Title – Triangle of Sadness (2022)
Director – Ruben Östlund (The Square)
Cast – Harris Dickinson, Charlbi Dean, Dolly De Leon, Woody Harrelson
Plot – The divide between the rich and the poor comes to the forefront when trouble strikes a luxury cruise ship filled with an array of eclectic crew members and guests.
“I want us to be equal”
Review by Eddie on 25/01/2023
The winner of the 2022 Cannes Film Festival’s coveted Palme d’Or prize, Ruben Östlund’s Oscar nominated latest slice of melancholy and home truths about the human condition is going to be a divisive exercise for audiences as the Swedish director examines the divide between the haves and the have nots in an epic darkly comedic operation that will likely ensure it’s sometime between trips to your local seafood market.
Flirting the line between dramatic beats and Monty Python like physical comedy and outlandish situations, Östlund’s Triangle of Sadness is broken up into multiple chapters, with the central figures to the story being Harris Dickinson’s down on his luck model Carl and his influencer girlfriend Yaya (played by the late Charlbi Dean who sadly passed away not long after the films release) as the two find themselves aboard a luxury yacht captained by Woody Harrelson’s unpredictable literature loving overseer who is going to provide the cruise’s guests with numerous unforgettable memories.
In no hurry across its questionably extensive two and half hour runtime, many will not be able to predict where Sadness is going as it slowly and surely wanders along its narrative that around the midway point provides viewers with some of the most unexpected and eye-popping cinematic moments of recent memories as Östlund’s razor sharp social commentary takes hold and the journey of Carl, Yaya and the cruise’s many guests and staff crash headfirst in an explosive way, leading to various revelations and contemplation’s for the films colourful characters.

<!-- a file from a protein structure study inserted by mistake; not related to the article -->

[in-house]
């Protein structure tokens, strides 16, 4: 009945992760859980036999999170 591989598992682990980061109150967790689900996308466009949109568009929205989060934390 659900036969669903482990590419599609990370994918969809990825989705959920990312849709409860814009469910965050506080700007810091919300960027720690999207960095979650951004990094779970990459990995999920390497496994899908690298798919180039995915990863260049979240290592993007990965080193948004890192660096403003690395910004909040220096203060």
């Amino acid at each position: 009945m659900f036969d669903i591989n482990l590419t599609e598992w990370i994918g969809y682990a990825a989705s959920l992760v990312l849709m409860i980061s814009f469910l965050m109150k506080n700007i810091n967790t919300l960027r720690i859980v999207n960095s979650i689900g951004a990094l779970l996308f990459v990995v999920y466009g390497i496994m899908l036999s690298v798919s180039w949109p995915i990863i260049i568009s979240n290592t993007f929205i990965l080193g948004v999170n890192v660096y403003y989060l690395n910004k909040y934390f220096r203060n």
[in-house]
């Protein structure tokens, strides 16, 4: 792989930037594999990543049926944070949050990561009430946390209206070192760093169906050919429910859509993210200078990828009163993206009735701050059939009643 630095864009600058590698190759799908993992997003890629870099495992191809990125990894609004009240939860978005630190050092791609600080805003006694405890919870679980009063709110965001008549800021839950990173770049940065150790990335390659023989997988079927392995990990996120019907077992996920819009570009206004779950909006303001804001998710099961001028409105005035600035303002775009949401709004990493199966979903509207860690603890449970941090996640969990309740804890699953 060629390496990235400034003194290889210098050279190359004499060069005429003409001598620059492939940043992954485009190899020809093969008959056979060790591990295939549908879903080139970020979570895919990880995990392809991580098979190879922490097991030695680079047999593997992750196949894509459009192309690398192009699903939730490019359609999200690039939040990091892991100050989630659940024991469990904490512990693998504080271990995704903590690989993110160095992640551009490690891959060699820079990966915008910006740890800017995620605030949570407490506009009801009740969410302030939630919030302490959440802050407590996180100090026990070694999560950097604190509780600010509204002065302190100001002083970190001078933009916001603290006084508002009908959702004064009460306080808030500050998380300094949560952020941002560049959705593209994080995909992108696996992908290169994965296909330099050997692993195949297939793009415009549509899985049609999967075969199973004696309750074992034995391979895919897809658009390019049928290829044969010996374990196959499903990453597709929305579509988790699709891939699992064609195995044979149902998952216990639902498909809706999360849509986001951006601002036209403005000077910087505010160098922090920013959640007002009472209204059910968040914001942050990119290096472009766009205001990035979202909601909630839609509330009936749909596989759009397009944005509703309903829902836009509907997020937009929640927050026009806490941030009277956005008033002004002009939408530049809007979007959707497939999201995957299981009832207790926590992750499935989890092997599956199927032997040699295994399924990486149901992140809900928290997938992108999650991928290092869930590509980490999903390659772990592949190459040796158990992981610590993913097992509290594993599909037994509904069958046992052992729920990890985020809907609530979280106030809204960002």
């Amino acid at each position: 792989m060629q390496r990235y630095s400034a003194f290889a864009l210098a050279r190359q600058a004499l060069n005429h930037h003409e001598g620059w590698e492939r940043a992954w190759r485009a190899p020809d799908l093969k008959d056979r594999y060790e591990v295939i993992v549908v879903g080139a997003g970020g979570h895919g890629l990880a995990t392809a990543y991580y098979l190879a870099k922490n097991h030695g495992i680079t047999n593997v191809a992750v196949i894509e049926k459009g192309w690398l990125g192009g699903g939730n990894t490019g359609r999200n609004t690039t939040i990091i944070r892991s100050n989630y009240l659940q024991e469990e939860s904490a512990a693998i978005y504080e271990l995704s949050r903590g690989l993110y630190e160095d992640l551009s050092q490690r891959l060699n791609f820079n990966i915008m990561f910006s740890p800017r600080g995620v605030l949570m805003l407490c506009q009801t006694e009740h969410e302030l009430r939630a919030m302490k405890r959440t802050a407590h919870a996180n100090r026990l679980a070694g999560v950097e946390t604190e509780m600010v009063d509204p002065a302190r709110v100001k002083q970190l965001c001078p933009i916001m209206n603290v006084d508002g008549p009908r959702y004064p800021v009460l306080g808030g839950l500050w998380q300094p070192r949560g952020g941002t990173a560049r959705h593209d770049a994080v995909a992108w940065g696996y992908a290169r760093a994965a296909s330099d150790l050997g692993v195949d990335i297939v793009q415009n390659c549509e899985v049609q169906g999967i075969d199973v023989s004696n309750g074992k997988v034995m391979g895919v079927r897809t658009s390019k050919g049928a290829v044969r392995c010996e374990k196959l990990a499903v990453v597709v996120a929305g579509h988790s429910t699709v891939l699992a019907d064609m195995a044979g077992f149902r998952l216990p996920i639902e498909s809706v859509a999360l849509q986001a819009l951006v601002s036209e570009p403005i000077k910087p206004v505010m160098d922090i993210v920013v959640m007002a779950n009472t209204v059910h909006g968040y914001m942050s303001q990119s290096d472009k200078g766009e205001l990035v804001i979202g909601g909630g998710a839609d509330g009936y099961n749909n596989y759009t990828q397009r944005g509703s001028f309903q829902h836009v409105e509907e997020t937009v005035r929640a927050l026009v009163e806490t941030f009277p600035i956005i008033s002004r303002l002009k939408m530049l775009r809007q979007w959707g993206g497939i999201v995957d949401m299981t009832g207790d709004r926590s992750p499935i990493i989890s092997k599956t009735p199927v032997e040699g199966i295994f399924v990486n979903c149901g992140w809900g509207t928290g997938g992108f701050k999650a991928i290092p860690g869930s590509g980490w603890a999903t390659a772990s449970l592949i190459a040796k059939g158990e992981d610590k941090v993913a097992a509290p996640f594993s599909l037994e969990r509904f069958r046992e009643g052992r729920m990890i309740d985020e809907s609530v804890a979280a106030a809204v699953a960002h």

Headlined well by rising star Dickinson and the taken too soon Dean, who you sense was destined for big things following this effort, Sadness finds some fantastic moments courtesy of Östlund’s award worthy screenplay and some fantastic turns from the likes of Dolly De Leon as softly spoken ship handmaid Abigail, Zlatko Buric as Russian millionaire Dimitry (stealing the films best scene courtesy of a P.A system) and the always enjoyable Harrelson, who as per usual makes the most of any screen time he has given as a man who appears to have had enough of playing along with mandatory niceties.
With so much to enjoy and unpack across Sadness’s extensive runtime, there is a strong sense that Östlund’s feature runs out of steam in the latter stages and while it’s best that viewers head into Sadness as blind as possible, once the films last chapter takes hold there are less wins for the narrative as we begin to look forward to a neat wrap up that comes in the form of one of the more abrupt endings of 2022, one that is likely to cause significant debate amongst the film community, much like the film as a whole that some will adore and others loathe.
Final Say –
Providing us with some of the more memorable genuinely hilarious moments of any film from the last 12 months, Triangle of Sadness is a unique feature film from one of the most individual voices in world cinema and while the film does run out of steam in its endgame, Östlund’s film is still another fine addition to an increasingly impressive resume of releases.
4 hand grenades out of 5